China Retaliates Against Canada
In a previous article, I urged Vladimir Putin to match Washington’s toughness on Russia with tough action of his own – showing strength, not weakness like he usually reacts to unacceptable US hostility.
My suggestions included arresting long ago identified US spies in Russia, imprisoning them until all Russian political prisoners in America are released.
Perhaps in response to the arrest Huawei Technologies’ chief financial officer Sabrina Meng Wanzhou by Canadian authorities on December 1 at the behest of Washington, former Canadian diplomat Michael Kovrig was detained in China with no explanation as to why so far.
Beijing’s Vice Foreign Minister Le Yucheng warned of “grave consequences” if Meng isn’t promptly released, perhaps what’s behind Kovrig’s detention, a shot across Ottawa’s bow, maybe a similar action to be taken against a current or former US official in China if things aren’t resolved fairly.
Kovrig is senior advisor for northeast Asia at the right-wing/pro-Western/pro-war International Crisis Group – focusing on China, Japan and the Korean peninsula.
According to what the South China Post called a “well-placed source,” Beijing is retaliating against Meng’s unfair treatment.
Signing of a “major” Sino/Canadian deal was postponed, the source adding that “(t)he consequences (of her unacceptable arrest and detention) have already begun.”
Former Canadian envoy to China David Mulroney believes Kovrig’s detention is reprisal for what happened to Meng, the most likely explanation.
China’s Global Times (GT) said “(i)nternational business disputes are usually handled in a different way,” the ambushing arrest and detention of Meng an unacceptable action.
Neither Beijing or Huawei was warned about Meng’s possible arrest and detention. Bloomberg called the incident a “kidnapping.”
GT said if she’s extradited to America, “it will become an epoch-making evil in international business, tantamount to opening Pandora’s box…The arrest is definitely a milestone in the rising personal risk of being a corporate executive” in dealings with the US and its partners.
Separately, the Trump regime accused Beijing of espionage, alleging hackers working for China’s intelligence service targeted government and corporate data.
Indictments of targeted individuals are expected to follow, along with other actions. For years, the US accused China of waging cyberwar, intellectual property theft, and a whole lot more – ignoring its own reprehensible actions, far exceeding the worst of other countries, notably its endless wars of aggression.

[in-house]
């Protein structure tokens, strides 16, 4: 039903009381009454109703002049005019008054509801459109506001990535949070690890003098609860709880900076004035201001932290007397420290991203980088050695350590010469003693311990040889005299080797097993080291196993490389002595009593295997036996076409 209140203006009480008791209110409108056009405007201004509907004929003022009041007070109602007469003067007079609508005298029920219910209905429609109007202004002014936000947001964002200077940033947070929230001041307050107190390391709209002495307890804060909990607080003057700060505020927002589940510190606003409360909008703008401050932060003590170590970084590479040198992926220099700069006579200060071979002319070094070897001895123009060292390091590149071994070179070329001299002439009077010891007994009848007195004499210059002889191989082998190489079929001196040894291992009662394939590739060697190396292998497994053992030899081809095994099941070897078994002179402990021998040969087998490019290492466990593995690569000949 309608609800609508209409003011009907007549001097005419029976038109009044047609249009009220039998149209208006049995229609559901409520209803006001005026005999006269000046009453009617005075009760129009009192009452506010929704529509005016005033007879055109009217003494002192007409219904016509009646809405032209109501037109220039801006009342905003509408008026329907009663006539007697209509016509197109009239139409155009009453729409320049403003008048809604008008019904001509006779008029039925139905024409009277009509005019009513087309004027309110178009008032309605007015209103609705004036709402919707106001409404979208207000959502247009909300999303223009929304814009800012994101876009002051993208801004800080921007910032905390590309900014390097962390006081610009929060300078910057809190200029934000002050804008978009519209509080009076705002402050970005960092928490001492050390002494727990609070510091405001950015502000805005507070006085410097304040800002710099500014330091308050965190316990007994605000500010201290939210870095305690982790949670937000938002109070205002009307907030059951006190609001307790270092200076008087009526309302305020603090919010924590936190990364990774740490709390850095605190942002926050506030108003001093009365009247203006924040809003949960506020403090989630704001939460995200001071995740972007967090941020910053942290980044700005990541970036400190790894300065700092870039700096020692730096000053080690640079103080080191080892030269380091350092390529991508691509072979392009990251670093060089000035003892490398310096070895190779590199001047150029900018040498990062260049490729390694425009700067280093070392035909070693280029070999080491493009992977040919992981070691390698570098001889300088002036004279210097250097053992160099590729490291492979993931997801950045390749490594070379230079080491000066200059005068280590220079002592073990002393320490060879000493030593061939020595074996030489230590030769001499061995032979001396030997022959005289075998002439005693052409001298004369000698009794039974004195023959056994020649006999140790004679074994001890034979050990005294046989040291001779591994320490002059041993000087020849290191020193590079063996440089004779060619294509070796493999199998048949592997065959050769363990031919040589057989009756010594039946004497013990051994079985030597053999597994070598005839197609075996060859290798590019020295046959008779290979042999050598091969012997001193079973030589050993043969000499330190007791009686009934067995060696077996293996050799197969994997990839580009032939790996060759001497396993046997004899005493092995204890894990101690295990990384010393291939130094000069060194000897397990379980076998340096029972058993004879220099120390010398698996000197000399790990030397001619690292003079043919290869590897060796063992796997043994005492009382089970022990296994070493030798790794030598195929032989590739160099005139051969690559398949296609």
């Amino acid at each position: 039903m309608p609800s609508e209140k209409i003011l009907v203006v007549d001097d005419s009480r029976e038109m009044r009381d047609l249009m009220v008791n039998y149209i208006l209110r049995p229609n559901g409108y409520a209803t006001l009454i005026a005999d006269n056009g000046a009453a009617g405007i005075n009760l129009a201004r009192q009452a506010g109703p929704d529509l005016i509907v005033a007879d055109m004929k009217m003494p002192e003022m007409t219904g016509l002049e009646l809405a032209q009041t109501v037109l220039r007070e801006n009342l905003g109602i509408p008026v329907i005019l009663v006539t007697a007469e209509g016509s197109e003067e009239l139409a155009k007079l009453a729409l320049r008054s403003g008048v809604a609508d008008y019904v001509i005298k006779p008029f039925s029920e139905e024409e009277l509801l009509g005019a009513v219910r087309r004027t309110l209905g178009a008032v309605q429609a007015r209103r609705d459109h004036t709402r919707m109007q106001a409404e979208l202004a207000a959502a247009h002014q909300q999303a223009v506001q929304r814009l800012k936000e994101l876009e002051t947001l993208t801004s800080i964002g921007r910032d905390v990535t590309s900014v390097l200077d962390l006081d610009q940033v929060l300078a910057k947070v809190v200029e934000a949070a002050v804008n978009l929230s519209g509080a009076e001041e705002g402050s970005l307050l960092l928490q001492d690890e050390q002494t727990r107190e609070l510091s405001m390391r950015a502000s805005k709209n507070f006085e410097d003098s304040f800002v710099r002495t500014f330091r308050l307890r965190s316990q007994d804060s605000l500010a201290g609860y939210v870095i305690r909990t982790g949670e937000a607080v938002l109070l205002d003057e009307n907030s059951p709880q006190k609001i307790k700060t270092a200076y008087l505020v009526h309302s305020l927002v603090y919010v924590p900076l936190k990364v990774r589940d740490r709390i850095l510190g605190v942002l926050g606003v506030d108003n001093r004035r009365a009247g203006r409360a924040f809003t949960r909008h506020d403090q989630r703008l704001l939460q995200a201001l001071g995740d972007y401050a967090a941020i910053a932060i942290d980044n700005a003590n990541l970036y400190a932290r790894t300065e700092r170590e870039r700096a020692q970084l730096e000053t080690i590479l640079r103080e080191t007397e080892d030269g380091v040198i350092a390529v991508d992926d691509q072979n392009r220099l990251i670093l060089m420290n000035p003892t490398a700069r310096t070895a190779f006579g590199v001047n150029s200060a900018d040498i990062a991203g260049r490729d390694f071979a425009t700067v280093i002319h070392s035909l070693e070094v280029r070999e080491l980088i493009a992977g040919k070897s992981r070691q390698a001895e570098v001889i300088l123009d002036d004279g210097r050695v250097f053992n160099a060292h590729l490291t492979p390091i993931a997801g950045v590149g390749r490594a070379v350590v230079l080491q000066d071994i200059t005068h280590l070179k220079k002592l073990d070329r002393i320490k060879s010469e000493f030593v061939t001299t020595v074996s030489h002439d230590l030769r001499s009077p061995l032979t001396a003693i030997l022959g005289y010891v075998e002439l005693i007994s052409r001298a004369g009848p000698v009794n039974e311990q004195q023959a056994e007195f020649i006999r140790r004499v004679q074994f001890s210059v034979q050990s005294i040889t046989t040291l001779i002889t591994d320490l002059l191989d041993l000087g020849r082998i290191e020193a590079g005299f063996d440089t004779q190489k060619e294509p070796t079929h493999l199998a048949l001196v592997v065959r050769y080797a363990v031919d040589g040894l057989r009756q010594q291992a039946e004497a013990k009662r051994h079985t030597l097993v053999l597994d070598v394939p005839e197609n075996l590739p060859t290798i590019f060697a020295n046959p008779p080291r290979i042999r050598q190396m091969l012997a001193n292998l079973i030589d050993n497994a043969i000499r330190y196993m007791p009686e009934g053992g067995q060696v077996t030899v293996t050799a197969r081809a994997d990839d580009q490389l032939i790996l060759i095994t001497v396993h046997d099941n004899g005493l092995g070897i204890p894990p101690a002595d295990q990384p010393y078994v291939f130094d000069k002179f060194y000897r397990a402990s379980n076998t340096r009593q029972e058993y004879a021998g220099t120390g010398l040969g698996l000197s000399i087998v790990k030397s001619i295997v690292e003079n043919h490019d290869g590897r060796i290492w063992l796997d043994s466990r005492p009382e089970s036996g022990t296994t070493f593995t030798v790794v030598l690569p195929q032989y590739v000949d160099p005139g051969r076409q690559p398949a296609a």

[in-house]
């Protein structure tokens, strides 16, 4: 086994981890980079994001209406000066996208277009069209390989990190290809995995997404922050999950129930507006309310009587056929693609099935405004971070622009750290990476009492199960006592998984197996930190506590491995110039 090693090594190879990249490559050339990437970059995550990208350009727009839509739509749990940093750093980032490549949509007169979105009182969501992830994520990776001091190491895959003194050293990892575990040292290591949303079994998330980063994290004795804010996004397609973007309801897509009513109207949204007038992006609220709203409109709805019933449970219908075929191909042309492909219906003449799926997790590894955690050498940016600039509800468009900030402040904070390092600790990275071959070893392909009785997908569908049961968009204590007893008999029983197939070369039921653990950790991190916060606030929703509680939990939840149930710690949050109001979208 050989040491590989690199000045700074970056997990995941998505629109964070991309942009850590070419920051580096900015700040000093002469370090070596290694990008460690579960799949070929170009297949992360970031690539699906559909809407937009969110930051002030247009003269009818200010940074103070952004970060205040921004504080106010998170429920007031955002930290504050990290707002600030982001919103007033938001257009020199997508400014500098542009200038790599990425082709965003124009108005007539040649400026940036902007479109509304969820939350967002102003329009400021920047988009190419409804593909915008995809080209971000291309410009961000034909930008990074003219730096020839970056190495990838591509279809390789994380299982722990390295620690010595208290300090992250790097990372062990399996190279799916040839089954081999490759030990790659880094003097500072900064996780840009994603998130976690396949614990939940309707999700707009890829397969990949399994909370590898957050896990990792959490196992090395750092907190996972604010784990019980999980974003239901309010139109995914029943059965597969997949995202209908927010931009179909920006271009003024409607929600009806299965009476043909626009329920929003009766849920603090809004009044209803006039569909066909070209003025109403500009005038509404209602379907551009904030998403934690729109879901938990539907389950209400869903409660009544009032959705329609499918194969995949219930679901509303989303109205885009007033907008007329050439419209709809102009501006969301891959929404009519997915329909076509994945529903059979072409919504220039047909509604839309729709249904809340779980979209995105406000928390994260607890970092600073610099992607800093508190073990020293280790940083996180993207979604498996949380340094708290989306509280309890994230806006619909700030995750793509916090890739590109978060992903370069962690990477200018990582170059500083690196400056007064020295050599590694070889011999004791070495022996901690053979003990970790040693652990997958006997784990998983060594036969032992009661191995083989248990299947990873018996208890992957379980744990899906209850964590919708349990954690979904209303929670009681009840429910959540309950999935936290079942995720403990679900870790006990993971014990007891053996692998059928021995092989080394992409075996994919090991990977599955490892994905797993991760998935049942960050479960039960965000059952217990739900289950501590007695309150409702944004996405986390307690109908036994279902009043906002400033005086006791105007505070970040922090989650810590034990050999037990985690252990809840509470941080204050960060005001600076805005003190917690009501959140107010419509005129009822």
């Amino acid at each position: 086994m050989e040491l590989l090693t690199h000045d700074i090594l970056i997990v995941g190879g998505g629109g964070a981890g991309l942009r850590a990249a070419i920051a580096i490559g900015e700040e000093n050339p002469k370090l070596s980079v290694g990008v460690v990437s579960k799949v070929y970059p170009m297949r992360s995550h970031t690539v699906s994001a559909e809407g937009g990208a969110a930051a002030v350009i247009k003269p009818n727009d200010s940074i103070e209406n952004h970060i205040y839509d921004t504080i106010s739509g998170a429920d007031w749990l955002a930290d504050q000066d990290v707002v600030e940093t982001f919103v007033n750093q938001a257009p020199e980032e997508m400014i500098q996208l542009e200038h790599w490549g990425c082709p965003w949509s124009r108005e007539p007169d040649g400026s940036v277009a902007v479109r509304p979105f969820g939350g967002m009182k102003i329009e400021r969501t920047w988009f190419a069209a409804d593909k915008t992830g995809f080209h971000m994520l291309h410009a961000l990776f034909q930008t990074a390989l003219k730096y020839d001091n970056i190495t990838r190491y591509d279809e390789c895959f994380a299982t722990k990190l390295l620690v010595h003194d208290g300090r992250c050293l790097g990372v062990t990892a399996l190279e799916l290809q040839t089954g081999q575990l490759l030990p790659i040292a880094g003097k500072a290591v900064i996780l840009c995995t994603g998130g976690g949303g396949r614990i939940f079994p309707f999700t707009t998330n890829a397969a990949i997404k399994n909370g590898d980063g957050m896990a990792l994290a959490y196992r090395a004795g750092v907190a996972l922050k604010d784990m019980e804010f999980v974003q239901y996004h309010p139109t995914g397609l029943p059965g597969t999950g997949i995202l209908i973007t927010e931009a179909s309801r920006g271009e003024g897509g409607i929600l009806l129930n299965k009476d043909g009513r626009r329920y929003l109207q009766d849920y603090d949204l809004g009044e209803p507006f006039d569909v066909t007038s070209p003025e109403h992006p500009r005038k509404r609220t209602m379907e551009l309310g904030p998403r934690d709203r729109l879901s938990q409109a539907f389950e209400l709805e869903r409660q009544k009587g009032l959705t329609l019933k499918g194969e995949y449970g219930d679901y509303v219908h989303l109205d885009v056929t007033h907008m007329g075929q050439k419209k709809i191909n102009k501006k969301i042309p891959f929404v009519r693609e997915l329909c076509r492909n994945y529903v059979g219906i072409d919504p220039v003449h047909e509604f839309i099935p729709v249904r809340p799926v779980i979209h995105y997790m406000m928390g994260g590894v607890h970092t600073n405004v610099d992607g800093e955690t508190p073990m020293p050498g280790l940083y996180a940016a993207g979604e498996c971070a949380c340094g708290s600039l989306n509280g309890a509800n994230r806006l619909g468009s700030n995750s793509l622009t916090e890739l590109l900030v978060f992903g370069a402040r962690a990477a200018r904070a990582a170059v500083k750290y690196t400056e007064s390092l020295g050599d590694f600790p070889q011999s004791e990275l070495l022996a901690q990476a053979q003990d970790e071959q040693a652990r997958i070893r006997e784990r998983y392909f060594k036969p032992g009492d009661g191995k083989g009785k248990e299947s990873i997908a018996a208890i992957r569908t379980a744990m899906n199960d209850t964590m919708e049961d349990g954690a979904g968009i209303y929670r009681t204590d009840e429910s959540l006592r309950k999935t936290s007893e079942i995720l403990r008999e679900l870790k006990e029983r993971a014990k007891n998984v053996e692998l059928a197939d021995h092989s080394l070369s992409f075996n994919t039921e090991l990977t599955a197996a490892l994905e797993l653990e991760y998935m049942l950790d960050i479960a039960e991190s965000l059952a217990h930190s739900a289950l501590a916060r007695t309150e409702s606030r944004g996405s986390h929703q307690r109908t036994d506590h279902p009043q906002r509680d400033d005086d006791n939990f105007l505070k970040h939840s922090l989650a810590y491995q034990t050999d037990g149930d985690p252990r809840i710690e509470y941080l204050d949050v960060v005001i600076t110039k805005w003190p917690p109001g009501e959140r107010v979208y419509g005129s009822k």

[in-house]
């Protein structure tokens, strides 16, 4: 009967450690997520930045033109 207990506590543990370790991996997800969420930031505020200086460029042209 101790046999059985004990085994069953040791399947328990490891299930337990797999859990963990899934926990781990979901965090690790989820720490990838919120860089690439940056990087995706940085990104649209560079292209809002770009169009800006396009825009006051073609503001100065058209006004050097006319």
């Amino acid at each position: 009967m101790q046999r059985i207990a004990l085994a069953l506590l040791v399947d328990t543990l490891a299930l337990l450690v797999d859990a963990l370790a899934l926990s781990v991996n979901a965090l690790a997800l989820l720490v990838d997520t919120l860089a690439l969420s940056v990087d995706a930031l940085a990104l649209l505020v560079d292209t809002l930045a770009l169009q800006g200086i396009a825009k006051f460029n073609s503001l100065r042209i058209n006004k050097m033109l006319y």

China is a major US economic, political and military rival. Washington wants it marginalized, weakened and isolated, its sovereign independence eliminated, pro-Western puppet rule replacing it, risking direct confrontation, including over repeated US South China Sea provocations.
Last March, US Trade Representative Robert Lighthizer accused China of US Trade Act of 1974 violations, stating:
“1. China uses foreign ownership restrictions, such as joint venture requirements and foreign equity limitations, and various administrative review and licensing processes, to require or pressure technology transfer from US companies.”
“2. China’s regime of technology regulations forces US companies seeking to license technologies to Chinese entities to do so on non-market-based terms that favor
“3. China directs and unfairly facilitates the systematic investment in, and acquisition of,
US companies and assets by Chinese companies to obtain cutting-edge technologies and intellectual property and generate the transfer of technology to Chinese companies.”
“4. China conducts and supports unauthorized intrusions into, and theft from, the computer networks of US companies to access their sensitive commercial information and trade secrets.”
At the time, he proposed 25% tariffs on about $50 billion worth of Chinese imports in calendar year 2018.
It was the beginning of Sino/US trade war, 10% tariffs imposed on $200 billion more Chinese goods followed. Trump threatened 25% tariffs on all Chinese imports if Beijing doesn’t yield to unacceptable US demands by around March 1, 2019.
On the eve of Trump/Xi Jinping talks at the G20 summit in Buenos Aires, Argentina, Lightinzer said despite US duties on $250 billion worth Chinese imports, Beijing “has not altered its acts, policies and practices related to technology transfer, intellectual property and innovation, and indeed appears to have taken further unreasonable actions in recent months.”
Both nations remain world’s apart on most economic, financial, geopolitical, trade, and security issues. Resolution is unlikely no matter how long talks continue.
China aims to become an economic, industrial, and technological powerhouse, an agenda it won’t abandon.
Washington wants its ambitions undermined – what Meng’s arrest and major bilateral differences are all about.
My newest book as editor and contributor is titled “Flashpoint in Ukraine: How the US Drive for Hegemony Risks WW III.”